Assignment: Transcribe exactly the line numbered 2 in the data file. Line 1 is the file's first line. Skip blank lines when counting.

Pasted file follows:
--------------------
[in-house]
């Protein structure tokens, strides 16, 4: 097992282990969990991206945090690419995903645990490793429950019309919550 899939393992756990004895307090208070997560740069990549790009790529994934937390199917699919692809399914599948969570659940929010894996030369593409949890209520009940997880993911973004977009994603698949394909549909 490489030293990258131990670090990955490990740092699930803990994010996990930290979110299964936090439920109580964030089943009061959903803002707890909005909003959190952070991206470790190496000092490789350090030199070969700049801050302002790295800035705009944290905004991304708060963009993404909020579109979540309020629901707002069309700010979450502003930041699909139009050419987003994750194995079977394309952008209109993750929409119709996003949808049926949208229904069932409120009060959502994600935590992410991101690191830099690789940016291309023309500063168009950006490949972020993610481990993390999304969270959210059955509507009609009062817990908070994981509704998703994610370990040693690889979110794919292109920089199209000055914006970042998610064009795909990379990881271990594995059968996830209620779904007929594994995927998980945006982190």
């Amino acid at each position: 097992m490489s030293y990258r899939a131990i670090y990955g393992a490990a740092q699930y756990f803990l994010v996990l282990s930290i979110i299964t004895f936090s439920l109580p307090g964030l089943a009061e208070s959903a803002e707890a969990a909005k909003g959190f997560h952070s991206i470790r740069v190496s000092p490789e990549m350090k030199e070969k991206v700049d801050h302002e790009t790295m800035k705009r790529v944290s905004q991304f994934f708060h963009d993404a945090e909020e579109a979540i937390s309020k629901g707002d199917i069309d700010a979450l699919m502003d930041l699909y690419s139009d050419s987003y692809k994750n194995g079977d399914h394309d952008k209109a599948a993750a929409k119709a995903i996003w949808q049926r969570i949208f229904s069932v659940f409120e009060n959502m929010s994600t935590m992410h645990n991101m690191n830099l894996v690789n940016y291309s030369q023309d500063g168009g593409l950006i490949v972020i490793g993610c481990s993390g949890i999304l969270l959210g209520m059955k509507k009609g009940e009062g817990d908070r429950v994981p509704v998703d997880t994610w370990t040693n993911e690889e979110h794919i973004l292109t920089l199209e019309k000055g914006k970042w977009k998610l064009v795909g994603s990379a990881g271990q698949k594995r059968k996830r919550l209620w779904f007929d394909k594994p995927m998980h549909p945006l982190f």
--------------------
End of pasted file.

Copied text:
């Protein structure tokens, strides 16, 4: 097992282990969990991206945090690419995903645990490793429950019309919550 899939393992756990004895307090208070997560740069990549790009790529994934937390199917699919692809399914599948969570659940929010894996030369593409949890209520009940997880993911973004977009994603698949394909549909 490489030293990258131990670090990955490990740092699930803990994010996990930290979110299964936090439920109580964030089943009061959903803002707890909005909003959190952070991206470790190496000092490789350090030199070969700049801050302002790295800035705009944290905004991304708060963009993404909020579109979540309020629901707002069309700010979450502003930041699909139009050419987003994750194995079977394309952008209109993750929409119709996003949808049926949208229904069932409120009060959502994600935590992410991101690191830099690789940016291309023309500063168009950006490949972020993610481990993390999304969270959210059955509507009609009062817990908070994981509704998703994610370990040693690889979110794919292109920089199209000055914006970042998610064009795909990379990881271990594995059968996830209620779904007929594994995927998980945006982190």